Financial, Emotional Abuse Amplify COVID-19 Stress
Jun 1, 2020
The COVID-19 pandemic has exacerbated incidences of intimate partner violence (IPV), with global reports indicating that rates of IPV have tripled in multiple regions.
IPV specific service agencies in Toronto have seen an increase of more than 50 cases per day. This demand is mirrored in mobile helplines, such as the Assaulted Women’s Helpline, which has reported a quadrupling of daily calls. At least nine women and girls across Canada have been killed in what are believed to be domestic homicides in just over a month during the COVID-19 pandemic, according to multiple media reports.
More than four in 10 women and one in three men have experienced some form of domestic violence or intimate partner violence, Kanika Singh and Krittika Misra write.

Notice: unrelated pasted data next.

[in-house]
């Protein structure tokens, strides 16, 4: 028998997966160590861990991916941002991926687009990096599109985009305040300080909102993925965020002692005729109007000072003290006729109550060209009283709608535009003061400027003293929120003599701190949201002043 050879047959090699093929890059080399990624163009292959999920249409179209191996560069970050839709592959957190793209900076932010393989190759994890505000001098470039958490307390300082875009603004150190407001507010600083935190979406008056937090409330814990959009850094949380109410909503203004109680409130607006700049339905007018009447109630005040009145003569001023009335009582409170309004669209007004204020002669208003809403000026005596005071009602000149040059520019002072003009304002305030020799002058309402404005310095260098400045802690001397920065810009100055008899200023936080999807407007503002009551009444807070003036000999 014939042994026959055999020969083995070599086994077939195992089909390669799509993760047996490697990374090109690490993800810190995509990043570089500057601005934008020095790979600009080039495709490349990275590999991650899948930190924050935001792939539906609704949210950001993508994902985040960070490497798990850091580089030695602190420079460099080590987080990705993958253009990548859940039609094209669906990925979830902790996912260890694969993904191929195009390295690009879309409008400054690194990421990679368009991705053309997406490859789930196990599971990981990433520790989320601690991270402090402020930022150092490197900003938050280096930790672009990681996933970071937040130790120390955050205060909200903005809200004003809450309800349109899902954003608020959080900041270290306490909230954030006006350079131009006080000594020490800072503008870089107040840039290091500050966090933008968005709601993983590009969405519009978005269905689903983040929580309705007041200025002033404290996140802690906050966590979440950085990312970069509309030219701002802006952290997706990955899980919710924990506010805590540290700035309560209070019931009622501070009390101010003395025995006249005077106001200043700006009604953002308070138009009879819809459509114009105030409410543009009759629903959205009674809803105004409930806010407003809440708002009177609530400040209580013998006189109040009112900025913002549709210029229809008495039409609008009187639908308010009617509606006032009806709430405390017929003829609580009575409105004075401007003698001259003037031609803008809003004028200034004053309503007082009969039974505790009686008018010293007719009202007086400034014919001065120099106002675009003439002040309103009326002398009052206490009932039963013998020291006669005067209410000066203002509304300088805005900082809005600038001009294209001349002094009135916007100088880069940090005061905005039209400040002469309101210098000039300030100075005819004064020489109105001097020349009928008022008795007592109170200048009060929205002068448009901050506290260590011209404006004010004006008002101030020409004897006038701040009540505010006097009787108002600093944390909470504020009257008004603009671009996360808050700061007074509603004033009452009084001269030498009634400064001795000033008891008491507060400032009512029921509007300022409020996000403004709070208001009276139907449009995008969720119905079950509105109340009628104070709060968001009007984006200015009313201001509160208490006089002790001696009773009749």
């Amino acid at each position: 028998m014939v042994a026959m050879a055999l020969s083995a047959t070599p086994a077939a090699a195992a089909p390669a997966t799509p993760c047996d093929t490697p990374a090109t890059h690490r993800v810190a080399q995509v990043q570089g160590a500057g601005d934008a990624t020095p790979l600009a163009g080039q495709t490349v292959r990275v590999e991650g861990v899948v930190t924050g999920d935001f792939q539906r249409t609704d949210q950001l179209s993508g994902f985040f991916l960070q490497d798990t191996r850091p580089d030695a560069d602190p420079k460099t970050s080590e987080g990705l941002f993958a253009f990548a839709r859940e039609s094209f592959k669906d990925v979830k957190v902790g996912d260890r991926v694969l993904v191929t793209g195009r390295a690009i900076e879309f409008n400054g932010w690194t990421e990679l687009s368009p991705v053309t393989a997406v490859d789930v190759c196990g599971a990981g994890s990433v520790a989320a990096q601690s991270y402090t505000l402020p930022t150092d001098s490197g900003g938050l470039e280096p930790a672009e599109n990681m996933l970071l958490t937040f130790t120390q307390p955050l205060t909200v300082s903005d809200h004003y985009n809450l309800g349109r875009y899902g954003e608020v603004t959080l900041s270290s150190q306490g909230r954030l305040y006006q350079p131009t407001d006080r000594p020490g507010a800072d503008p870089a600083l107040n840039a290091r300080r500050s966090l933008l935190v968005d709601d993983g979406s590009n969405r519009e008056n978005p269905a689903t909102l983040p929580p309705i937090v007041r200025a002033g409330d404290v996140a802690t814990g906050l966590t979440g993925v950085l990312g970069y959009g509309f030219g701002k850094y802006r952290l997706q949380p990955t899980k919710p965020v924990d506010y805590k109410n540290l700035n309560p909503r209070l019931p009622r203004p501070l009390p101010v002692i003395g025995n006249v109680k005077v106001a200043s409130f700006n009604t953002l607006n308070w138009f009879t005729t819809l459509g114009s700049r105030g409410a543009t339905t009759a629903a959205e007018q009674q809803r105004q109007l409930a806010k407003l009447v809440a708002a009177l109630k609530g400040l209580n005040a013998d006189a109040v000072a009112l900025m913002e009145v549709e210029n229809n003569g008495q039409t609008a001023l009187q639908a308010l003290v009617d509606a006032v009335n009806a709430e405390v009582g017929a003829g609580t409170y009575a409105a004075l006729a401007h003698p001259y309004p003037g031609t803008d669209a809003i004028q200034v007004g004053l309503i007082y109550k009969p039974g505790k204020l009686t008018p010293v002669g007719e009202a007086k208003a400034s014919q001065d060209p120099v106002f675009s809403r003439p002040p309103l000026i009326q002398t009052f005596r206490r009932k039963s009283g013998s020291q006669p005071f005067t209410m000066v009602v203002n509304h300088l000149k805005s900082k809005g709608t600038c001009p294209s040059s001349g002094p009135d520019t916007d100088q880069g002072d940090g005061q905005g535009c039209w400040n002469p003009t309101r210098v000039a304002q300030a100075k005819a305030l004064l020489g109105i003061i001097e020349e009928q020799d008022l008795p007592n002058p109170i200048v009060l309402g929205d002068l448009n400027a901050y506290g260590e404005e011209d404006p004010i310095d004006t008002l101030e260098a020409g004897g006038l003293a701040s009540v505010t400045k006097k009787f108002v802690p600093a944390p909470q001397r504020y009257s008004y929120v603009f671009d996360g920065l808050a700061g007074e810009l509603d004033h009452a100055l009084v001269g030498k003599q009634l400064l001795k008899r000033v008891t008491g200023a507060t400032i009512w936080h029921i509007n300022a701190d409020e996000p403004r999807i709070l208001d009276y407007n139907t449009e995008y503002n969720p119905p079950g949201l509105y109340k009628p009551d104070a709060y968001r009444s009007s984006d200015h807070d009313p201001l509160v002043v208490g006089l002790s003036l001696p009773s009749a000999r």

By Kanika Singh
Tue., June 21, 2022timer3 min. read
It’s a cold winter night and blasting snow blurs the world around you. You’d want to reach home as soon as you could, wouldn’t you?
But even on the harshest night, a person affected by domestic abuse may not want to go home. When your own house is colder and darker than the worst winter night, what do you do?
More than four in 10 women and one in three men have experienced some form of domestic violence or intimate partner violence in their lifetimes, according to the Canadian Centre for Justice Statistics.
This is just a glimpse at the seriousness of the problem and served as one of the many reasons that motivated us to work on the topic.
We are a team of three Master of Engineering Design students in the Walter G. Booth School of Engineering Practice and Technology at McMaster University, working on designing an online peer-support community for those affected by domestic violence and their concerned friends and family.
We are collaborating with Peer2Peer Consultants, an organization founded by two women with lived experiences, aiming to bridge the gap between people affected by domestic violence and service providers who can help them.